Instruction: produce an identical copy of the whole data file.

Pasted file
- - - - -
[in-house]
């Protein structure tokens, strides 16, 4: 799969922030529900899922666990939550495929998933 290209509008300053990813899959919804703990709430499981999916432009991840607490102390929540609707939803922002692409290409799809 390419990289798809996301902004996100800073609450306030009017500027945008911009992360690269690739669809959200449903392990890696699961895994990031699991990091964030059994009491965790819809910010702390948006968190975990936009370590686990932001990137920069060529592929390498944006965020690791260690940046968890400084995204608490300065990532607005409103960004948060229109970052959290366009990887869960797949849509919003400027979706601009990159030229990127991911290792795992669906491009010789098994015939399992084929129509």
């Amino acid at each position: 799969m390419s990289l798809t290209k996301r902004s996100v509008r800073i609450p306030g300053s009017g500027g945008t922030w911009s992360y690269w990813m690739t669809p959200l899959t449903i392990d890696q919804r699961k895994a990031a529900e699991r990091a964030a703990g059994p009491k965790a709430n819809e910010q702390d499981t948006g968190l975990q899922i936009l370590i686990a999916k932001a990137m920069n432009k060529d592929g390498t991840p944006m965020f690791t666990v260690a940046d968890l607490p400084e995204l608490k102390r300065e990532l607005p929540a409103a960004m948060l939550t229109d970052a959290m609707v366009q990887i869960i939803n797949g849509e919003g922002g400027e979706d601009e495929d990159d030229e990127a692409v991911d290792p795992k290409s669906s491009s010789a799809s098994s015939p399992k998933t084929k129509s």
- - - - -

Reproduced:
[in-house]
């Protein structure tokens, strides 16, 4: 799969922030529900899922666990939550495929998933 290209509008300053990813899959919804703990709430499981999916432009991840607490102390929540609707939803922002692409290409799809 390419990289798809996301902004996100800073609450306030009017500027945008911009992360690269690739669809959200449903392990890696699961895994990031699991990091964030059994009491965790819809910010702390948006968190975990936009370590686990932001990137920069060529592929390498944006965020690791260690940046968890400084995204608490300065990532607005409103960004948060229109970052959290366009990887869960797949849509919003400027979706601009990159030229990127991911290792795992669906491009010789098994015939399992084929129509």
């Amino acid at each position: 799969m390419s990289l798809t290209k996301r902004s996100v509008r800073i609450p306030g300053s009017g500027g945008t922030w911009s992360y690269w990813m690739t669809p959200l899959t449903i392990d890696q919804r699961k895994a990031a529900e699991r990091a964030a703990g059994p009491k965790a709430n819809e910010q702390d499981t948006g968190l975990q899922i936009l370590i686990a999916k932001a990137m920069n432009k060529d592929g390498t991840p944006m965020f690791t666990v260690a940046d968890l607490p400084e995204l608490k102390r300065e990532l607005p929540a409103a960004m948060l939550t229109d970052a959290m609707v366009q990887i869960i939803n797949g849509e919003g922002g400027e979706d601009e495929d990159d030229e990127a692409v991911d290792p795992k290409s669906s491009s010789a799809s098994s015939p399992k998933t084929k129509s």